Two-stage Competitive Review Process

Based on many favorable comments from applicants

1.) Statements of Interest (SOI) submitted for review

o Two-page SOI saves resources of applicants and reviewers.
o Preserves a fair and open competition.

2.) In the 2nd stage of the review, applicants with highly ranked SOIs will be invited to submit full proposals, most likely in February. Invited applicants will have 30 days to submit proposals in this limited competition.

Who is Eligible to Apply?

  • U.S. and foreign non-governmental organizations (NGO)
  • Public international organizations (PIO)
  • Colleges and universities
  • For profit organizations (on a very limited basis)

Programs May Focus on One or More Countries

  • Bilateral Programs: focus on 1 country
  • Regional Programs: focus on more than 1 country in a region (Regions/countries are posted on the State Department website)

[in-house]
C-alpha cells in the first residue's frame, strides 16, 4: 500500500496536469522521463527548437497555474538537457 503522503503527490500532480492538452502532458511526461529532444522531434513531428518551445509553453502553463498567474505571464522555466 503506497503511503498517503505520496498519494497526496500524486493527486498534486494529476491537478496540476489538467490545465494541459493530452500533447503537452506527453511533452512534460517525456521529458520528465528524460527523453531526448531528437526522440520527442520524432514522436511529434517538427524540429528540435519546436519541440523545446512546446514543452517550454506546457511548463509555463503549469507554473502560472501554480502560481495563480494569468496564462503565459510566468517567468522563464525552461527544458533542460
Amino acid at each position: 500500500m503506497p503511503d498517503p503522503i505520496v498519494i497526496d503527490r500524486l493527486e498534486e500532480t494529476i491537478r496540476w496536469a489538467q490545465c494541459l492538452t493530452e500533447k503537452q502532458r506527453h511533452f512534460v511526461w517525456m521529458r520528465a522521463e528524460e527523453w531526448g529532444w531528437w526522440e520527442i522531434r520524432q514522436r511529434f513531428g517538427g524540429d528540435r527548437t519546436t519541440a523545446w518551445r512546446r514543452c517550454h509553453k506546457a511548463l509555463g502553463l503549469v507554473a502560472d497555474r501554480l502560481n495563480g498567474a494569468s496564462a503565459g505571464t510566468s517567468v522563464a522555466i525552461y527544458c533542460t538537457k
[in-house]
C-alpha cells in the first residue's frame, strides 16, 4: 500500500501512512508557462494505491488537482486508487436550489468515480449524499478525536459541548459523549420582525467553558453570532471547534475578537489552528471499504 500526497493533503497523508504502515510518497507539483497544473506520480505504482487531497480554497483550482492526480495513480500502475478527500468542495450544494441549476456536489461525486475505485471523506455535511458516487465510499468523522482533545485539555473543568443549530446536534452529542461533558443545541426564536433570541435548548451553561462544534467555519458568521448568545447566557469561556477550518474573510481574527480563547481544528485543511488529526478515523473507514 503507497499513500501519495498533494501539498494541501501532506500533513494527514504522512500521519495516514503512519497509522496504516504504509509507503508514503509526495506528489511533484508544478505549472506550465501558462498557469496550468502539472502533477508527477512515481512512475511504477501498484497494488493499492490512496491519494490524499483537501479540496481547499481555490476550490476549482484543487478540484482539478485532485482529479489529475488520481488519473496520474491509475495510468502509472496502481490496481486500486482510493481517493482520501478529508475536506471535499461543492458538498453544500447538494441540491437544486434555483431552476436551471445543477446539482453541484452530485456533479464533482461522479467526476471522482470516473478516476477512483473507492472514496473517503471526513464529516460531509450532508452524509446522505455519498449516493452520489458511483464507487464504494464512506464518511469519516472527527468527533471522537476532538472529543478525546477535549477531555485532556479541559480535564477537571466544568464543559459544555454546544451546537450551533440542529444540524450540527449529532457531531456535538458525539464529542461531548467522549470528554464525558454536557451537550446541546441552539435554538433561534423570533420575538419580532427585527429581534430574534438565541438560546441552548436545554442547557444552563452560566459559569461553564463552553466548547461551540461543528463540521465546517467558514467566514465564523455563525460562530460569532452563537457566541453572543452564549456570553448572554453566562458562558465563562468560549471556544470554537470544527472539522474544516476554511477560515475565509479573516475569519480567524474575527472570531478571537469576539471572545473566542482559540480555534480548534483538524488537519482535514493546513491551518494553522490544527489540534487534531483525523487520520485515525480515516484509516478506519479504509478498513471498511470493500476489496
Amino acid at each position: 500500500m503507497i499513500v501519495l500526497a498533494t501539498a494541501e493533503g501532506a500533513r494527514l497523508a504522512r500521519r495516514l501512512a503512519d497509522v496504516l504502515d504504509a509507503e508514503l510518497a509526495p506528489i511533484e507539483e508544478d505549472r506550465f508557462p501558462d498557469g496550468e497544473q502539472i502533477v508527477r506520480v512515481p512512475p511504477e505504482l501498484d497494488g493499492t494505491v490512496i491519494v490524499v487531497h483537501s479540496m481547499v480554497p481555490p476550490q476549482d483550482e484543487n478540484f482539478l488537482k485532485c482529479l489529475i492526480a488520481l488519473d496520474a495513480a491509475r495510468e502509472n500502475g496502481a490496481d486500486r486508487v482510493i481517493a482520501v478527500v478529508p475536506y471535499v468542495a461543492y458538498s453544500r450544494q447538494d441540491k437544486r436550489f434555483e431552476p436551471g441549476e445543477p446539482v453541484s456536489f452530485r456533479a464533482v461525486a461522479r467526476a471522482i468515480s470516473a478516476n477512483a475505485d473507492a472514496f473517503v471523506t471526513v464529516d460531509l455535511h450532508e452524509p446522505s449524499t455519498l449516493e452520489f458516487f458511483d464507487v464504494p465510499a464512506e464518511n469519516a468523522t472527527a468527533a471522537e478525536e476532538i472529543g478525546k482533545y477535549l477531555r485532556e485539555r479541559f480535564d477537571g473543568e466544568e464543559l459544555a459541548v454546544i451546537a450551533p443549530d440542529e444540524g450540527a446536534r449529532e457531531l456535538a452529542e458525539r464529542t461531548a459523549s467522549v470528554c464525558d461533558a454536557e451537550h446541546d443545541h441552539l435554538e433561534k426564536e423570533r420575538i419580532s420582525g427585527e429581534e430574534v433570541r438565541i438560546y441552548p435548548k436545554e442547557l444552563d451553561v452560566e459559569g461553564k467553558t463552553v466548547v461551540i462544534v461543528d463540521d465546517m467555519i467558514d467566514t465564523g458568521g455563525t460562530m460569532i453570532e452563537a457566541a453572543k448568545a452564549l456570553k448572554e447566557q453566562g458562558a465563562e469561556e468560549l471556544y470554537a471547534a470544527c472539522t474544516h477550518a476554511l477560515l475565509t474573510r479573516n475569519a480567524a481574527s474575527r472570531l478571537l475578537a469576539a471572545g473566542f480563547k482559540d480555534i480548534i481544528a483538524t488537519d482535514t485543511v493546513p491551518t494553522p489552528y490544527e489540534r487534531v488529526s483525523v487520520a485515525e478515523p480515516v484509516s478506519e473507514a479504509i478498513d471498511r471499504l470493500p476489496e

• Multi-regional/Global Programs: focus on countries in more than 1 region or global issues

Priority Countries Named

  • To target funds most effectively and provide applicants with information about funding priorities, G/TIP has identified priority countries since FY 2009. The number of priority countries is limited due to limited funding.
  • The selection of priority countries is conducted in consultation with other offices in the Department of State.
  • Factors considered in the selection of countries:
    • 2010 TIP Report Tier Ranking
    • Political will to improve the response to human trafficking
    • Economic resources
    • Recent USG support for anti-trafficking programs

2011 Priority Countries By Region: (34 Countries and 2 Sub-regions)

  • Africa (12):
    • Angola
    • Cameroon
    • Democratic Republic of the Congo